UML Class Diagrams

One part of the software design process is to record the methods corresponding to responsibilities and group these methods in classes. These classes with methods are software classes representing the conceptual classes in the conceptual models. Read this section to walk through the steps of making a class diagram.


During creation of a collaboration diagram, we record the methods corresponding to the responsibilities assigned to a class in the third section of the class box. These classes with methods are software classes representing the conceptual classes in the conceptual models. Then based on these identified software classes, the collaboration diagrams and the original conceptual model, we can create a design class diagram which illustrate the following information: 

  • Classes, associations and attributes 
  • Methods 
  • Attribute type information 
  • Navigability 
  • Dependencies 

Steps in Making a Design Class Diagram 

Use the following strategy to create a design class diagram: 

1. Identify all the classes participating in object interaction by analyzing the collaborations 

2. Present them in a class diagram 

3. Copy attributes from the associated concepts in the conceptual model 

4. Add methods names by analyzing the interaction diagrams 

5. Add type information to the attributes and methods 

6. Add the association necessary to support the required attribute visibility 

7. Add navigability arrow necessary to the associations to indicate the direction of the attribute visibility 

8. Add dependency relationship lines to indicate non-attribute visibility 

9. More:

      • Enhance attributes by adding datatypes 
      • Determine visibility e.g. public (+), Private (–) – concept for encapsulation

Add Associations and Navigability 

Each end of an association is called a role. In a design class diagram, the role may be decorated with a navigability arrow. Navigability is a property of the role which indicates that it is possible to navigate uni-directionally across the association from objects of the source to the target class as shown in Figure 4.23.

Figure 4.23: Part of Design Class Diagram Showing Navigability

Navigability is usually interpreted as attribute visibility from the source class to the target class. During the implementation in a OOP language it is usually translated as the source class having an attribute that refers to an instance of the target class. For example, the POST classes will define an attribute that reference a Sale instance.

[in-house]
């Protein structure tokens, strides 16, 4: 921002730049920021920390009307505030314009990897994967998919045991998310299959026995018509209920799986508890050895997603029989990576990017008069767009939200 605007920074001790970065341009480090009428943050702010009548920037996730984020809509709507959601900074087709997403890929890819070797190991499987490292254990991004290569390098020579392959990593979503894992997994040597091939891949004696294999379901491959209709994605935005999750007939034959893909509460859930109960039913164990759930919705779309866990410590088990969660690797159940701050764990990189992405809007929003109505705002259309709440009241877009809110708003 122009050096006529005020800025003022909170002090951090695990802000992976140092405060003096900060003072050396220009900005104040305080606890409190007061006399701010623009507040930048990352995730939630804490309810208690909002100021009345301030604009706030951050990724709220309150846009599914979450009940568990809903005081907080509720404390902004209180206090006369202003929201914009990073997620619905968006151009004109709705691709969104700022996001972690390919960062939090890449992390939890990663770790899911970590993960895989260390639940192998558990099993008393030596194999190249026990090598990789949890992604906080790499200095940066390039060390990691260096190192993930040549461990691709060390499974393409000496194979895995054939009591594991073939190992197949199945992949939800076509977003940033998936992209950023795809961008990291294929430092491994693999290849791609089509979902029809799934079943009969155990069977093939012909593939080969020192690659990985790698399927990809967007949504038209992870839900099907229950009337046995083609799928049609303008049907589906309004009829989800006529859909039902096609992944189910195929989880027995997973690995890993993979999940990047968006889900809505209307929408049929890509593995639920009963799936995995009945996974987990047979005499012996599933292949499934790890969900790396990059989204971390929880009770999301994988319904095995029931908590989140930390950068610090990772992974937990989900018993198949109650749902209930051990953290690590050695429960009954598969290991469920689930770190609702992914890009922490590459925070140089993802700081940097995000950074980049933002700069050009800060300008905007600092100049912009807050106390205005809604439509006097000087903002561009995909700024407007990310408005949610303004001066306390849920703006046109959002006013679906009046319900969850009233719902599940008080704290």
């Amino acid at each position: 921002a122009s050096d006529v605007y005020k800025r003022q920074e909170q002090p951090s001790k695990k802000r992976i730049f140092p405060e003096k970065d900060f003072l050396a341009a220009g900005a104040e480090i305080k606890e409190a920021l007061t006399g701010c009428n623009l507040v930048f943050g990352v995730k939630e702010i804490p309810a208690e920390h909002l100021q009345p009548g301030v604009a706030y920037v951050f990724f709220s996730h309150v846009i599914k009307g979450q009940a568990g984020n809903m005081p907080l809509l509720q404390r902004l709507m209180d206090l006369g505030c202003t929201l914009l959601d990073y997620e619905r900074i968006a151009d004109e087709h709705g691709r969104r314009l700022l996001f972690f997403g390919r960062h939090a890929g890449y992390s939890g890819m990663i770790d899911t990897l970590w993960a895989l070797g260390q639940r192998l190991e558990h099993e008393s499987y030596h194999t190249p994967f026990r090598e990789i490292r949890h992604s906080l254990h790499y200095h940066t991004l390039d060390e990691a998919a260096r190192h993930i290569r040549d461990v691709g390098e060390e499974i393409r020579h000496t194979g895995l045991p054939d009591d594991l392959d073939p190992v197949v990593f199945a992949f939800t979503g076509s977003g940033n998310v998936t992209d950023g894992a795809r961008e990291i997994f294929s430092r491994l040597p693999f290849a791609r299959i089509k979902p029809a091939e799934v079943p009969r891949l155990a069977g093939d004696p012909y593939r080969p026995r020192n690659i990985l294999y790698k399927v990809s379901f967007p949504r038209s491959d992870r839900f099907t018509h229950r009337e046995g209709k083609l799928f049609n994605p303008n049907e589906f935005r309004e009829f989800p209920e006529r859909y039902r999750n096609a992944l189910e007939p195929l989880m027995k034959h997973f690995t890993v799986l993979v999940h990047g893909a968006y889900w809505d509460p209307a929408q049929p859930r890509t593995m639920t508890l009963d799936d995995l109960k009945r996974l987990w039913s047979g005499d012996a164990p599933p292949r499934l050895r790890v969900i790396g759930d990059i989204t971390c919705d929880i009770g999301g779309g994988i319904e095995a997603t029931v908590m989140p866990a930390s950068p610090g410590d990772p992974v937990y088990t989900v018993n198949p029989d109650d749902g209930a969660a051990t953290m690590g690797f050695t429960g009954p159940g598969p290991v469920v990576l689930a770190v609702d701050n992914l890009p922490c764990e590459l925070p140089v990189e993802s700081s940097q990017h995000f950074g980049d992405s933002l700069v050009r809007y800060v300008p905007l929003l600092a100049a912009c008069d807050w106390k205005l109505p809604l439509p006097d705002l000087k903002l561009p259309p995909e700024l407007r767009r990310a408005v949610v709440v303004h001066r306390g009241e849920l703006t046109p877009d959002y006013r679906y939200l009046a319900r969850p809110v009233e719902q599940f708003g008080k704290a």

DCD with Association and Navigability 

Correcting all the activities done in previous units and activities, finally the design class Diagram will be as shown in Figure 4.24.

Figure 4.24: Design diagram with association and navigability


DCD is the final structure of the software designed. To make concepts coordinate, associations has to be considered and their multiplicity. Navigation into DCD is important to be shows as well.


In this unit five "GRASP" Pattern have been explored to show its importance in Object Oriented Design. Having a Design Class Diagram in place any implementation language can be applied to implement a DCD into code. As with structured approach to have the entity relation Diagram (ERD) to be the final structure for implementation, with object-oriented the final product is a Design Class Diagram ready for implementation using any means. This module is opting to show how the DCD can be mapped with the typical object-oriented programming language. The language applied is Java, though any object oriented programming language can be applied, like C++.

Source: Ellen Ambakisye Kalinga,
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Last modified: Tuesday, June 8, 2021, 7:12 PM